In the latest Eurobond issue on the continent, Kenya secured bids worth USD 8bn (KES 702.4bn) for its debut Eurobond, highlighting foreign investor confidence despite rising terror threats.
Kenya had targeted to borrow between USD 1.5bn to USD 2.0bn (KES 175.6bn) and according to officials, the Treasury would accept USD 2.0bn. “It is the largest ever debut for an African country and speaks of the country’s high standing in the international financial markets,” an official said. “Kenya’s low yield and high investors’ interest reflect prudent and shrewd timing. Kenya received orders…four times than it wanted.”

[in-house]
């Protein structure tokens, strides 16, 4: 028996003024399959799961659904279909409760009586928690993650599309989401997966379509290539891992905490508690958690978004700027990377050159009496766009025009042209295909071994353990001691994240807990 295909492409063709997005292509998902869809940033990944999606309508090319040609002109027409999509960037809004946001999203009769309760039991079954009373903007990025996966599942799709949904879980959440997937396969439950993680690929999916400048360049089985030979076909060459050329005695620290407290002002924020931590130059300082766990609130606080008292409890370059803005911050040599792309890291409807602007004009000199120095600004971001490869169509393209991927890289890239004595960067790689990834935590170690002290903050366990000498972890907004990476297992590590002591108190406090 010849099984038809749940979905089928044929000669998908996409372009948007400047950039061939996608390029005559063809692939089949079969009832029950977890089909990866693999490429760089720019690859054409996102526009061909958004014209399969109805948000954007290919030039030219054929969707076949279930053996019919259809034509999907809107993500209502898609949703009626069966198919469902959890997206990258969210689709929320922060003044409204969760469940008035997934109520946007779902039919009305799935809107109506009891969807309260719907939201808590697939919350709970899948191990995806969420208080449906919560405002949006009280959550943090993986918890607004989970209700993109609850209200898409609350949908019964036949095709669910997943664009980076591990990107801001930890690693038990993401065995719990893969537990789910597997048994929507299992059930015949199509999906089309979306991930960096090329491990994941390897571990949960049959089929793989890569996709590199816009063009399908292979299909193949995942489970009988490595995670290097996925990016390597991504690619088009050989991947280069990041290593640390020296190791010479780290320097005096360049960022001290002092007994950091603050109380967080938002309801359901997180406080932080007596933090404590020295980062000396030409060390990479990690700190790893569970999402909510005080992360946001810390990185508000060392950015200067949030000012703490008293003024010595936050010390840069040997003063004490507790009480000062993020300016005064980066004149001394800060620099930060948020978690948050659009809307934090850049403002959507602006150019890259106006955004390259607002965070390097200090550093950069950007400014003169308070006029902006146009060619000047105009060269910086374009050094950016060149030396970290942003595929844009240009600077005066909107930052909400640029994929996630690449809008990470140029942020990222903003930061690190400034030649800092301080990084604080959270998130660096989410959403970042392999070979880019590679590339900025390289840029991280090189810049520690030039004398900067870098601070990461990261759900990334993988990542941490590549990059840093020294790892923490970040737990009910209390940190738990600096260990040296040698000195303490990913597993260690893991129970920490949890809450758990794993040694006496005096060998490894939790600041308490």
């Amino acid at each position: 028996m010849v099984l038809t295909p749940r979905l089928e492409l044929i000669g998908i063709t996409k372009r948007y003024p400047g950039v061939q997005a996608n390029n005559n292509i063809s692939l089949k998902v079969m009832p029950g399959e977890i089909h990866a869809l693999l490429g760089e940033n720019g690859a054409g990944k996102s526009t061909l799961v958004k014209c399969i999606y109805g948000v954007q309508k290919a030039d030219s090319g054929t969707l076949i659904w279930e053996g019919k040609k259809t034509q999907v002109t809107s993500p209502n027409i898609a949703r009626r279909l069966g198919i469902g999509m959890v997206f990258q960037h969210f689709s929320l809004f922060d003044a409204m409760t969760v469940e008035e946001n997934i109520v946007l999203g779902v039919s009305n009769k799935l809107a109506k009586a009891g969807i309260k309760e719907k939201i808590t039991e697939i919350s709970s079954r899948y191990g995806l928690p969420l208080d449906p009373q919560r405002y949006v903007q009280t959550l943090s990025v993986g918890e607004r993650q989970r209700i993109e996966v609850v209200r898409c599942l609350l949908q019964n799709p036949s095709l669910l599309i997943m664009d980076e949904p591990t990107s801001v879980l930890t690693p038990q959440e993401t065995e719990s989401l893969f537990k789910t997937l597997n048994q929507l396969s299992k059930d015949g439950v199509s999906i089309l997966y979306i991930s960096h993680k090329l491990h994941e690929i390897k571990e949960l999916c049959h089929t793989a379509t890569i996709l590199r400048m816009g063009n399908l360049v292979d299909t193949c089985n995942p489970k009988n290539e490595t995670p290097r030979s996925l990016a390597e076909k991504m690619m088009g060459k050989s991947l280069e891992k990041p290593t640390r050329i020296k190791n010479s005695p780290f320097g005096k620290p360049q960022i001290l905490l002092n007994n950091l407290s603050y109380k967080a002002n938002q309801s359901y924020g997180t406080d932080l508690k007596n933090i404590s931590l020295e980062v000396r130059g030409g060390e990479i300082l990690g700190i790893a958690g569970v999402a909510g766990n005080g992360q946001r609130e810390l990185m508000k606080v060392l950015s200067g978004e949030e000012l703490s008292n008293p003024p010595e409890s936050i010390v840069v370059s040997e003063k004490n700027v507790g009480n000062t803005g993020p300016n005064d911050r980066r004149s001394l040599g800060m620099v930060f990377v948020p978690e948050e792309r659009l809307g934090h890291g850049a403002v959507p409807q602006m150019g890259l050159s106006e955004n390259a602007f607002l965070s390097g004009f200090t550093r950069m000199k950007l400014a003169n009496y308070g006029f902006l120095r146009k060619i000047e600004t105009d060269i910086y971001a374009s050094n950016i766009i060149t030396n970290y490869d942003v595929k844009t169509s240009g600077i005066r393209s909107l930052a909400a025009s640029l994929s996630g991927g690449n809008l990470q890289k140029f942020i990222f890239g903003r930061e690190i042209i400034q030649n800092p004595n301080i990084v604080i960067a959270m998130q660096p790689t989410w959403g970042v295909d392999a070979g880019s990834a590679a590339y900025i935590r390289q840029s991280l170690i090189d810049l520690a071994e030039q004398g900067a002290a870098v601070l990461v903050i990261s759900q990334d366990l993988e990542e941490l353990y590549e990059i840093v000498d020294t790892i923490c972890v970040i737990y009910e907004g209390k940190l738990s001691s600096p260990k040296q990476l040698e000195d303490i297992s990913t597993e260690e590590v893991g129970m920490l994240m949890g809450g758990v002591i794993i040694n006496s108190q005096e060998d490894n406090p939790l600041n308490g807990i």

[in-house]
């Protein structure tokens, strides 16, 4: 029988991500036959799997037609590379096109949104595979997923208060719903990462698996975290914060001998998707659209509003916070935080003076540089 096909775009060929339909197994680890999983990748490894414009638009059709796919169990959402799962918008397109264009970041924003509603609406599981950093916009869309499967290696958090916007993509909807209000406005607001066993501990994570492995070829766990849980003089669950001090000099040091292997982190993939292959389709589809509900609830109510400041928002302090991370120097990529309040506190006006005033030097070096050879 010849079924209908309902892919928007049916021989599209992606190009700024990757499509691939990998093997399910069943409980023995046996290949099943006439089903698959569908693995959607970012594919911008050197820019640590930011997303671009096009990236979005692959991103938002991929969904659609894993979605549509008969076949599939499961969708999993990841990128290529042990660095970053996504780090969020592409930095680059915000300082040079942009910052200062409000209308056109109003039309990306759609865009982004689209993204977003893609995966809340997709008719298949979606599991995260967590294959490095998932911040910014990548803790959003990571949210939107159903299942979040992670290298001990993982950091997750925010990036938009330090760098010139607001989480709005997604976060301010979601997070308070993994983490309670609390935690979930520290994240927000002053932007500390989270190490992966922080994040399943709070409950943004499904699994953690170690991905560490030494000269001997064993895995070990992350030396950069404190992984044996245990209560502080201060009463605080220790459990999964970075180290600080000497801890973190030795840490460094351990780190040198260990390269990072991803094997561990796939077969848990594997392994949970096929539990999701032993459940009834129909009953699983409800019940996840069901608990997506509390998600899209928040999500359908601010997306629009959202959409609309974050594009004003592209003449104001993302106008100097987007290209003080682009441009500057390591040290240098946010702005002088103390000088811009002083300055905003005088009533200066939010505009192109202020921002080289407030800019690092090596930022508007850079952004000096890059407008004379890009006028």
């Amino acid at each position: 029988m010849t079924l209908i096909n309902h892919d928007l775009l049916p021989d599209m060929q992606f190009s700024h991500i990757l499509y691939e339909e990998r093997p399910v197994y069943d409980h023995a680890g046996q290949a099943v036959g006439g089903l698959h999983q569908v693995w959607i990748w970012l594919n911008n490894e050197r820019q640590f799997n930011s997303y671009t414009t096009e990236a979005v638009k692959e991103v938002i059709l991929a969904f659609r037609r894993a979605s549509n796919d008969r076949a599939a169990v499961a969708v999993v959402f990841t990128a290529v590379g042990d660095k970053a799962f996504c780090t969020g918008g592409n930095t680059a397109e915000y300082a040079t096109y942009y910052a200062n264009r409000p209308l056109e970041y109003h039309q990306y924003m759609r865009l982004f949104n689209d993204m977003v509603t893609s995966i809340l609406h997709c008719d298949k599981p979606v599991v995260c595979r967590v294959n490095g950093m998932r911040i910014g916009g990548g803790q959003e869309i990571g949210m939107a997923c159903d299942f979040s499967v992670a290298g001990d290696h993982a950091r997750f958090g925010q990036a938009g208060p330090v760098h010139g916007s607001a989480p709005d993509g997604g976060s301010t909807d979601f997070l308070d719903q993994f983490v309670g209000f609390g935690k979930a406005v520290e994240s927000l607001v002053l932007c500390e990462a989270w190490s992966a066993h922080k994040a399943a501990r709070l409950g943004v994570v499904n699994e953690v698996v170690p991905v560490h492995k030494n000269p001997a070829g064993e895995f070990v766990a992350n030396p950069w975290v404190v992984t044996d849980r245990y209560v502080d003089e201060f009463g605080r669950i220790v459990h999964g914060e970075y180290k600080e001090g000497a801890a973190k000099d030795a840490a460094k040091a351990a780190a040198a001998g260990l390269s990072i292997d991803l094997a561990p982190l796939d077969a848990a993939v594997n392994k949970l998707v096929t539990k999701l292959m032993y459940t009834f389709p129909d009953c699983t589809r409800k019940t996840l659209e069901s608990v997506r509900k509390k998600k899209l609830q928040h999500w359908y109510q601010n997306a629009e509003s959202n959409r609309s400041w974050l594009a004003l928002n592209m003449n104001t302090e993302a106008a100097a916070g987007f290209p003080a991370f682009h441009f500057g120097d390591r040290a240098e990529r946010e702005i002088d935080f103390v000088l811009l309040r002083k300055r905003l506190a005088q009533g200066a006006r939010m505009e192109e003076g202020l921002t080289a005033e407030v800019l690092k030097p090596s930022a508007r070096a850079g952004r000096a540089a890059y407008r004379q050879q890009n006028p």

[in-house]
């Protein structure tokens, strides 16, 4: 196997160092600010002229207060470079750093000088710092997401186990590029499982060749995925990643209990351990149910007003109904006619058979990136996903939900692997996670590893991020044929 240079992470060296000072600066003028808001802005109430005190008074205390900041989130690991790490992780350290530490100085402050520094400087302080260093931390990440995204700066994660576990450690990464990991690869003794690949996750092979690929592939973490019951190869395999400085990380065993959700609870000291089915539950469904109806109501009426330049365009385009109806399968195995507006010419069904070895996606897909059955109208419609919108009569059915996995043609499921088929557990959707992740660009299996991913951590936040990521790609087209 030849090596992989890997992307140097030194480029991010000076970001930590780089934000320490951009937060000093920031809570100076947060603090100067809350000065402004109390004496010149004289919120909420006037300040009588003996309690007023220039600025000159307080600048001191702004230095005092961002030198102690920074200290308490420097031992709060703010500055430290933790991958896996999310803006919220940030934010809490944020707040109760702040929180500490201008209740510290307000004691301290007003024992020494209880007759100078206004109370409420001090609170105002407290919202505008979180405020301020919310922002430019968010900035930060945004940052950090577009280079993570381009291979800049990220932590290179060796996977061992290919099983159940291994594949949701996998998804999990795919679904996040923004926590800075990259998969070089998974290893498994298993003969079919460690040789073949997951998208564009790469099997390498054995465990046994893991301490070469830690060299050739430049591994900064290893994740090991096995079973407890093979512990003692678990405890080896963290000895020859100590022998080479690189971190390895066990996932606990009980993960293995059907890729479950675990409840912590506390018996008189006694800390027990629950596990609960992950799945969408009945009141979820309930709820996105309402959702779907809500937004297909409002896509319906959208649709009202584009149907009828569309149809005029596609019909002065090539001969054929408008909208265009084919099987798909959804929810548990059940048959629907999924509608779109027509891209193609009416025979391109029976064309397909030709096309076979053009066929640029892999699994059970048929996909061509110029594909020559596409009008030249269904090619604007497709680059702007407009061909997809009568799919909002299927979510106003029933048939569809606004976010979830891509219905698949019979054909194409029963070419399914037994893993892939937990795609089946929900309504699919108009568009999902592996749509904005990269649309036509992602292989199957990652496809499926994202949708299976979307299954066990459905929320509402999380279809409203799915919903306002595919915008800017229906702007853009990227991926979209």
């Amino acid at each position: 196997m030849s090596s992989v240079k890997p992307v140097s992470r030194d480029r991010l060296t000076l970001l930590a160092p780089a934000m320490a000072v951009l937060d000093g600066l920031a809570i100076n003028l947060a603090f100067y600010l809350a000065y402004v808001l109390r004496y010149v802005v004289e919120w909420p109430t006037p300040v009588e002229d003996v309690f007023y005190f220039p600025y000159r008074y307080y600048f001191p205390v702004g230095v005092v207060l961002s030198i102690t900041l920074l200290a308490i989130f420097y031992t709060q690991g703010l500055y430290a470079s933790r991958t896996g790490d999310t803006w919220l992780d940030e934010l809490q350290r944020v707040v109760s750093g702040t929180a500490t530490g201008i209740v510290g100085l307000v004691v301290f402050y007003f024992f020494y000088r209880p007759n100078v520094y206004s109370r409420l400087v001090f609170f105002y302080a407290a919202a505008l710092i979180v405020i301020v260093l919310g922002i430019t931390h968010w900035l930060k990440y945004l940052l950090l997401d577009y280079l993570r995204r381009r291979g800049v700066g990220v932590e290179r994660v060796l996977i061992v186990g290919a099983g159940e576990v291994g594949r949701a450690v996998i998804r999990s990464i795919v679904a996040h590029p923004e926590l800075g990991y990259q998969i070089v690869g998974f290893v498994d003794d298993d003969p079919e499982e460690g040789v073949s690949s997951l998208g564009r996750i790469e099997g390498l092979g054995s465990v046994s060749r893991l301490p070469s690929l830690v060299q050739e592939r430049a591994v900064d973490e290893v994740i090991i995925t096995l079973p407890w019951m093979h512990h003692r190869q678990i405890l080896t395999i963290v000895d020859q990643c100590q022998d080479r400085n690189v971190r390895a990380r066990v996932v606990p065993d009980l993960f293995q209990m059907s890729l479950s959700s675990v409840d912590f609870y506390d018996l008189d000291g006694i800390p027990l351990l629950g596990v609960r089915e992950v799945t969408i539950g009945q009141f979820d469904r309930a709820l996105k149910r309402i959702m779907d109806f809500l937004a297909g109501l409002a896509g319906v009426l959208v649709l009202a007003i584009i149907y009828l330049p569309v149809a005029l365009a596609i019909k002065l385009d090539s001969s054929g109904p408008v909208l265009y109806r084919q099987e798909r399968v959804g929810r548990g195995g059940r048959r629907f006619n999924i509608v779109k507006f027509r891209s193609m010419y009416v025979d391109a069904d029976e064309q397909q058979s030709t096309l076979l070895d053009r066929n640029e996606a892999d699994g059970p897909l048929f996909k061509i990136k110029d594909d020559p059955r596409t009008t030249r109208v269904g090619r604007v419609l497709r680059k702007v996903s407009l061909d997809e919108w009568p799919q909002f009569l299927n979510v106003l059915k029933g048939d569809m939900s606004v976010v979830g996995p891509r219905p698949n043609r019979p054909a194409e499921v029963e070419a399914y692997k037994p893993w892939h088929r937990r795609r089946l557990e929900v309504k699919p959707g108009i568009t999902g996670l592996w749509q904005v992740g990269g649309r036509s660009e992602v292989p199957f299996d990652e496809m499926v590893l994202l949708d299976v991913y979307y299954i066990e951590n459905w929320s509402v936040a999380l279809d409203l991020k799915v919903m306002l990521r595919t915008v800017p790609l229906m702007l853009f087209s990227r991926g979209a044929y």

The issue came in two tenors with a five-year tranche of USD 500m (KES 43.9bn) offering investors 5.875% return and a 10-year portion of USD 1.5bn (KES 131.7bn) guaranteeing a yield of 6.875%. These were lower than earlier Treasury estimates of slightly over 8%.
The oversubscription and lower interest rates come two days after unknown gunmen attacked the coastal town of Mpeketoni on Sunday 15 June, killing at least 60 residents. They also burnt buildings and vehicles. The attacks follow a series of gun and bomb attacks in Nairobi and Mombasa that were expected to put pressure on the Eurobond issue, including demands for higher interest rates by investors.